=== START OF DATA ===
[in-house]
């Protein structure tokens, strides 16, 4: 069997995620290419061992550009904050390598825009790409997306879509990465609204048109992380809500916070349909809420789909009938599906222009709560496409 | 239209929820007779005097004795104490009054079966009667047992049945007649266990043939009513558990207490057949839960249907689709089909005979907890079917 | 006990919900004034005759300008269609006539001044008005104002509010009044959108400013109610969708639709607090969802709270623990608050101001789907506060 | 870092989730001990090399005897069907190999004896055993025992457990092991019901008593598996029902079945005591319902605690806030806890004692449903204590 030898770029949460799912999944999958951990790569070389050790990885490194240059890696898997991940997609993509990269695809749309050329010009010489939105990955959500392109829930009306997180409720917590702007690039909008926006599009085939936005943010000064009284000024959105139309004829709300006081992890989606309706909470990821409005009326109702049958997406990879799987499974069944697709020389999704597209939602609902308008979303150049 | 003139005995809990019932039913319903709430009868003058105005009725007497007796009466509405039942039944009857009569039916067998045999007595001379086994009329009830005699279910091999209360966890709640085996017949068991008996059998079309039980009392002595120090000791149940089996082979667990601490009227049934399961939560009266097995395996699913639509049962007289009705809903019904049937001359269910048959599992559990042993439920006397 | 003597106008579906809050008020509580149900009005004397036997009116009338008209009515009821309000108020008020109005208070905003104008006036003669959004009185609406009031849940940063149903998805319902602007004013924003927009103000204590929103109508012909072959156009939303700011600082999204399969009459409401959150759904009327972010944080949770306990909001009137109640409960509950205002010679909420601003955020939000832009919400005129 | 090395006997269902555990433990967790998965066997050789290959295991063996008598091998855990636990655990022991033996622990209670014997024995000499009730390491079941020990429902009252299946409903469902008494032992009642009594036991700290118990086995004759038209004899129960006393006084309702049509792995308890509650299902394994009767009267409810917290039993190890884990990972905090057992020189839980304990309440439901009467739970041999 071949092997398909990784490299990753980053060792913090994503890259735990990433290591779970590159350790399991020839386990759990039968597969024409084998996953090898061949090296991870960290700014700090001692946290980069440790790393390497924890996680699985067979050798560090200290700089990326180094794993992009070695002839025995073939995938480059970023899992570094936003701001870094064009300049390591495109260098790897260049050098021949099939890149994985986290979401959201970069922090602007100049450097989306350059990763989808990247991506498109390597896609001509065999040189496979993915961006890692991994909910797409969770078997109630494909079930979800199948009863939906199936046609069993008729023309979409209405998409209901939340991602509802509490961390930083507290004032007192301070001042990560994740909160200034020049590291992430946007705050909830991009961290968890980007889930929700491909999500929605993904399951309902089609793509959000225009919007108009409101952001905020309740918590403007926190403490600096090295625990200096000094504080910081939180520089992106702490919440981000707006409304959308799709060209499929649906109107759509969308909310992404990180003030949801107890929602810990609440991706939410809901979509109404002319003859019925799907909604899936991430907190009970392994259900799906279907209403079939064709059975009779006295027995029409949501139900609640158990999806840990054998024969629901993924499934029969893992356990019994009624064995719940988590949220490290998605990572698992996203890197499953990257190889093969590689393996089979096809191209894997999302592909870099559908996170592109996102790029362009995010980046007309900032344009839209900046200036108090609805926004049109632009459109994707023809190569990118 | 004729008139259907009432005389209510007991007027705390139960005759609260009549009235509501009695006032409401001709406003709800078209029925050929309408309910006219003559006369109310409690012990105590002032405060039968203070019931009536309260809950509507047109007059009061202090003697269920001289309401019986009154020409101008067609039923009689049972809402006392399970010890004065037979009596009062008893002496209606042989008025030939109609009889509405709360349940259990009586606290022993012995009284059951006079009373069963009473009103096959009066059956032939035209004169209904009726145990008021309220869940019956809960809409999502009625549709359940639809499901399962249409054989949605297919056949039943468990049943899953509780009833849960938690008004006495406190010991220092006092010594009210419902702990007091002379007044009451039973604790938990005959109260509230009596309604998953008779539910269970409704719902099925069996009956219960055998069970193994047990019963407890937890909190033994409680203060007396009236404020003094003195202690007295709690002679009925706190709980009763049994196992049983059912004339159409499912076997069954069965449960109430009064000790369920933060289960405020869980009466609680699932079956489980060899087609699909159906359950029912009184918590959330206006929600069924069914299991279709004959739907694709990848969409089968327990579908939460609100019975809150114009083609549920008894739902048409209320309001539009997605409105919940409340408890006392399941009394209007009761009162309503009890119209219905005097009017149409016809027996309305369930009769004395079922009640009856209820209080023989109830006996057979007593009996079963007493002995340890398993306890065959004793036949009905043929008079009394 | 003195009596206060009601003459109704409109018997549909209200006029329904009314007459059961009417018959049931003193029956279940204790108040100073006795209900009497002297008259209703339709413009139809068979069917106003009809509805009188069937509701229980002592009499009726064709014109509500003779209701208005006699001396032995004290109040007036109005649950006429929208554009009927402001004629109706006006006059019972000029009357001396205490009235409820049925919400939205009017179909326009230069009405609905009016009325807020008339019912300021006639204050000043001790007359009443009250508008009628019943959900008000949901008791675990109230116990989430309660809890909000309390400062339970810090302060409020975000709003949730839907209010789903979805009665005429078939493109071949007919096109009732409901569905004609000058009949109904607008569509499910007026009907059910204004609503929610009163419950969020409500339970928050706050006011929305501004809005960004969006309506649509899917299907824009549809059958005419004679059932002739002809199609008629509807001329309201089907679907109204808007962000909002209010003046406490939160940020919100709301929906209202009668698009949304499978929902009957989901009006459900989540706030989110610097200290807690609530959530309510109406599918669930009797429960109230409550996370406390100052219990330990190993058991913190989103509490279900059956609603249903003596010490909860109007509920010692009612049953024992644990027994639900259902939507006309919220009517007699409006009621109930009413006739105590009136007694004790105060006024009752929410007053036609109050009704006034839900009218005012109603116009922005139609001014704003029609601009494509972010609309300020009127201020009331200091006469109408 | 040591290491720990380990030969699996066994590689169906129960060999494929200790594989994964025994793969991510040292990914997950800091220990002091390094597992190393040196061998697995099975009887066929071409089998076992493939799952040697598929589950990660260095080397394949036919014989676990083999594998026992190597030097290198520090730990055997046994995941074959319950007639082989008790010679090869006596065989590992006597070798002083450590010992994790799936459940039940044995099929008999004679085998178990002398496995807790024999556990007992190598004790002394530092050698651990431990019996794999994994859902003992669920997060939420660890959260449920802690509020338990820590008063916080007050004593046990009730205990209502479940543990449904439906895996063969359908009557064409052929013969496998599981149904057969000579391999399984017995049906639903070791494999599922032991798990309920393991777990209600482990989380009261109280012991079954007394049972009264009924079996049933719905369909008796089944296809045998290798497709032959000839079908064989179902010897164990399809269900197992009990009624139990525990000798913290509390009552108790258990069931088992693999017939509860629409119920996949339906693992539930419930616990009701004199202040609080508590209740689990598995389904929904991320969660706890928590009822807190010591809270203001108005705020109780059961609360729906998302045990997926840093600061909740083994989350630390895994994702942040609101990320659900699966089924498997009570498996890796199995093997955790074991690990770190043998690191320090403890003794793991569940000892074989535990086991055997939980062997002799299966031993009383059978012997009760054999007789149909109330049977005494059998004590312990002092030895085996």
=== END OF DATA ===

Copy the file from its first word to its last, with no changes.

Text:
[in-house]
């Protein structure tokens, strides 16, 4: 069997995620290419061992550009904050390598825009790409997306879509990465609204048109992380809500916070349909809420789909009938599906222009709560496409 | 239209929820007779005097004795104490009054079966009667047992049945007649266990043939009513558990207490057949839960249907689709089909005979907890079917 | 006990919900004034005759300008269609006539001044008005104002509010009044959108400013109610969708639709607090969802709270623990608050101001789907506060 | 870092989730001990090399005897069907190999004896055993025992457990092991019901008593598996029902079945005591319902605690806030806890004692449903204590 030898770029949460799912999944999958951990790569070389050790990885490194240059890696898997991940997609993509990269695809749309050329010009010489939105990955959500392109829930009306997180409720917590702007690039909008926006599009085939936005943010000064009284000024959105139309004829709300006081992890989606309706909470990821409005009326109702049958997406990879799987499974069944697709020389999704597209939602609902308008979303150049 | 003139005995809990019932039913319903709430009868003058105005009725007497007796009466509405039942039944009857009569039916067998045999007595001379086994009329009830005699279910091999209360966890709640085996017949068991008996059998079309039980009392002595120090000791149940089996082979667990601490009227049934399961939560009266097995395996699913639509049962007289009705809903019904049937001359269910048959599992559990042993439920006397 | 003597106008579906809050008020509580149900009005004397036997009116009338008209009515009821309000108020008020109005208070905003104008006036003669959004009185609406009031849940940063149903998805319902602007004013924003927009103000204590929103109508012909072959156009939303700011600082999204399969009459409401959150759904009327972010944080949770306990909001009137109640409960509950205002010679909420601003955020939000832009919400005129 | 090395006997269902555990433990967790998965066997050789290959295991063996008598091998855990636990655990022991033996622990209670014997024995000499009730390491079941020990429902009252299946409903469902008494032992009642009594036991700290118990086995004759038209004899129960006393006084309702049509792995308890509650299902394994009767009267409810917290039993190890884990990972905090057992020189839980304990309440439901009467739970041999 071949092997398909990784490299990753980053060792913090994503890259735990990433290591779970590159350790399991020839386990759990039968597969024409084998996953090898061949090296991870960290700014700090001692946290980069440790790393390497924890996680699985067979050798560090200290700089990326180094794993992009070695002839025995073939995938480059970023899992570094936003701001870094064009300049390591495109260098790897260049050098021949099939890149994985986290979401959201970069922090602007100049450097989306350059990763989808990247991506498109390597896609001509065999040189496979993915961006890692991994909910797409969770078997109630494909079930979800199948009863939906199936046609069993008729023309979409209405998409209901939340991602509802509490961390930083507290004032007192301070001042990560994740909160200034020049590291992430946007705050909830991009961290968890980007889930929700491909999500929605993904399951309902089609793509959000225009919007108009409101952001905020309740918590403007926190403490600096090295625990200096000094504080910081939180520089992106702490919440981000707006409304959308799709060209499929649906109107759509969308909310992404990180003030949801107890929602810990609440991706939410809901979509109404002319003859019925799907909604899936991430907190009970392994259900799906279907209403079939064709059975009779006295027995029409949501139900609640158990999806840990054998024969629901993924499934029969893992356990019994009624064995719940988590949220490290998605990572698992996203890197499953990257190889093969590689393996089979096809191209894997999302592909870099559908996170592109996102790029362009995010980046007309900032344009839209900046200036108090609805926004049109632009459109994707023809190569990118 | 004729008139259907009432005389209510007991007027705390139960005759609260009549009235509501009695006032409401001709406003709800078209029925050929309408309910006219003559006369109310409690012990105590002032405060039968203070019931009536309260809950509507047109007059009061202090003697269920001289309401019986009154020409101008067609039923009689049972809402006392399970010890004065037979009596009062008893002496209606042989008025030939109609009889509405709360349940259990009586606290022993012995009284059951006079009373069963009473009103096959009066059956032939035209004169209904009726145990008021309220869940019956809960809409999502009625549709359940639809499901399962249409054989949605297919056949039943468990049943899953509780009833849960938690008004006495406190010991220092006092010594009210419902702990007091002379007044009451039973604790938990005959109260509230009596309604998953008779539910269970409704719902099925069996009956219960055998069970193994047990019963407890937890909190033994409680203060007396009236404020003094003195202690007295709690002679009925706190709980009763049994196992049983059912004339159409499912076997069954069965449960109430009064000790369920933060289960405020869980009466609680699932079956489980060899087609699909159906359950029912009184918590959330206006929600069924069914299991279709004959739907694709990848969409089968327990579908939460609100019975809150114009083609549920008894739902048409209320309001539009997605409105919940409340408890006392399941009394209007009761009162309503009890119209219905005097009017149409016809027996309305369930009769004395079922009640009856209820209080023989109830006996057979007593009996079963007493002995340890398993306890065959004793036949009905043929008079009394 | 003195009596206060009601003459109704409109018997549909209200006029329904009314007459059961009417018959049931003193029956279940204790108040100073006795209900009497002297008259209703339709413009139809068979069917106003009809509805009188069937509701229980002592009499009726064709014109509500003779209701208005006699001396032995004290109040007036109005649950006429929208554009009927402001004629109706006006006059019972000029009357001396205490009235409820049925919400939205009017179909326009230069009405609905009016009325807020008339019912300021006639204050000043001790007359009443009250508008009628019943959900008000949901008791675990109230116990989430309660809890909000309390400062339970810090302060409020975000709003949730839907209010789903979805009665005429078939493109071949007919096109009732409901569905004609000058009949109904607008569509499910007026009907059910204004609503929610009163419950969020409500339970928050706050006011929305501004809005960004969006309506649509899917299907824009549809059958005419004679059932002739002809199609008629509807001329309201089907679907109204808007962000909002209010003046406490939160940020919100709301929906209202009668698009949304499978929902009957989901009006459900989540706030989110610097200290807690609530959530309510109406599918669930009797429960109230409550996370406390100052219990330990190993058991913190989103509490279900059956609603249903003596010490909860109007509920010692009612049953024992644990027994639900259902939507006309919220009517007699409006009621109930009413006739105590009136007694004790105060006024009752929410007053036609109050009704006034839900009218005012109603116009922005139609001014704003029609601009494509972010609309300020009127201020009331200091006469109408 | 040591290491720990380990030969699996066994590689169906129960060999494929200790594989994964025994793969991510040292990914997950800091220990002091390094597992190393040196061998697995099975009887066929071409089998076992493939799952040697598929589950990660260095080397394949036919014989676990083999594998026992190597030097290198520090730990055997046994995941074959319950007639082989008790010679090869006596065989590992006597070798002083450590010992994790799936459940039940044995099929008999004679085998178990002398496995807790024999556990007992190598004790002394530092050698651990431990019996794999994994859902003992669920997060939420660890959260449920802690509020338990820590008063916080007050004593046990009730205990209502479940543990449904439906895996063969359908009557064409052929013969496998599981149904057969000579391999399984017995049906639903070791494999599922032991798990309920393991777990209600482990989380009261109280012991079954007394049972009264009924079996049933719905369909008796089944296809045998290798497709032959000839079908064989179902010897164990399809269900197992009990009624139990525990000798913290509390009552108790258990069931088992693999017939509860629409119920996949339906693992539930419930616990009701004199202040609080508590209740689990598995389904929904991320969660706890928590009822807190010591809270203001108005705020109780059961609360729906998302045990997926840093600061909740083994989350630390895994994702942040609101990320659900699966089924498997009570498996890796199995093997955790074991690990770190043998690191320090403890003794793991569940000892074989535990086991055997939980062997002799299966031993009383059978012997009760054999007789149909109330049977005494059998004590312990002092030895085996």